Call me crazy, but I thought the world had learned its lesson when it comes to making subprime loans.
In fact, I seem to remember a time not too long ago when the glut of subprime loan defaults became the catalyst for a near-collapse of the global financial system. Of course, these were much larger dollar amount home loans, and not auto loans. Still, the concept of lending money to those who are at greater risk for default than prime borrowers fills me with a sense of anxiety.
So, you can imagine my sense of angst when I discovered that General Motors (NYSE:GM) — the company all Americans have an ownership stake in — is expanding its efforts to boost sales by releasing another loan program for subprime buyers with low credit scores.
The first program, which began in 2010, was aimed at subprime buyers with credit scores below 650. Financially speaking, these riskier loans came with a very high annual percentage rate of 12%; the high APR is designed to make up for the loss of revenue from the greater number of loan defaults inherent in these instruments. In 2010, GM actually spent $3.5 billion to buy finance firm AmeriCredit Corporation, precisely because it wanted to have a way to make more subprime loans.
Now, to be fair, GM did this to keep up with Japanese auto giants Honda Motor Corp. (NYSE:HMC) and Toyota Motor Corp (NYSE:TM). Both companies have financing arms in place for subprime buyers, and by some estimates, Honda saw about 20% of sales from such customers. For GM, sales to customers at greater risk of default definitely is on the rise, and since the addition of AmeriCredit, subprime new-car sales have climbed to more than 8%.
GM’s subprime push is, in my opinion, part of a disturbing trend that could backfire on the automaker, and on the entire industry.
According to credit firm Experian Automotive, during the first quarter of 2012, subprime vehicle loans (in this case, loans made to consumers with credit scores below 680) jumped more than 18% over the same quarter a year ago. Overall, loans to this segment of the auto-buying public during Q1 came in at slightly more than 23% vs. the 20.8% in Q1 2011.
The question now becomes: Are automakers setting themselves up for a whole lot of defaults? The answer, of course, is that we won’t know until after the fact. Just like in the housing crisis that brought us to the brink of collapse, we didn’t know until retrospect that all of that subprime paper was destined to implode.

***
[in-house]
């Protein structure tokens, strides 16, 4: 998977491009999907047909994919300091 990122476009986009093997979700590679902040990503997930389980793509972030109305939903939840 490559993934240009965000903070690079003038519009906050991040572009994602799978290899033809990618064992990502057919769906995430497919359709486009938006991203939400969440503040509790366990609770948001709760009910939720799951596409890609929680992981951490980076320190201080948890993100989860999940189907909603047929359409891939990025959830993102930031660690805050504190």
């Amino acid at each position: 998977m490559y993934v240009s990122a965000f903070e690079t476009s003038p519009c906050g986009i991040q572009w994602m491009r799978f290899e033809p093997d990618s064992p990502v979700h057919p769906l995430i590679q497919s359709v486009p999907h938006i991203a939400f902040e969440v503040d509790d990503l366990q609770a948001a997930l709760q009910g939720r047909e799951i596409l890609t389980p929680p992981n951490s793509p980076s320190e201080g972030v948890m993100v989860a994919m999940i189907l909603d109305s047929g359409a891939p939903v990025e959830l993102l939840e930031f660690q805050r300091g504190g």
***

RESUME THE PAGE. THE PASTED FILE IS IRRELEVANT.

After what happened in the housing space, I think companies should know better than to rely heavily on subprime. However, the metrics in the auto space are such that carmakers are going to risk losing money from defaults to juice up what was a lag in U.S. sales last month.
In July, the three leading U.S. carmakers reported sales for the month that missed analysts’ estimates. GM sold 201,237 vehicles in the U.S. in July, a number that was 6% below last July’s measure. Ford (NYSE:F) said it sold 173,966 cars and trucks last month, a 4% slump vs. last year. Chrysler, now majority-owned by Italy’s Fiat (PINK:FIATY), reported sales of 126,089 vehicles. That metric was up an impressive 13% over July 2011, yet it still fell short of expectations.
The silver lining here for investors is that there are companies that stand to benefit from the trend toward more subprime auto buying. AutoNation (NYSE:AN) is a national dealership chain that offers its own subprime financing, and that caters in part to subprime buyers. In July, the company saw a 14% increase in sales.
Group 1 Automotive (NYSE:GPI) is an auto retailer benefitting from the subprime customer. The company, which also operates a financing arm with subprime loans, reported a 37% increase in new car sales for quarter ended June 30. That helped the Group 1’s net income rise 15.8% in the quarter vs. a year ago.
Yet another auto retailer in this category is Lithia Motors (NYSE:LAD). The company gets a lot of its sales from Chrysler dealerships, but it also gets a lot of revenue from subprime customers. Sales to the latter rose 31% in the second quarter.
For everyone’s sake — automakers, investors, car buyers and every American who owns a piece of GM — let’s hope that this current subprime loan push doesn’t end up the way that other one did a few years ago.
As of this writing, Jim Woods did not hold a position in any of the aforementioned securities.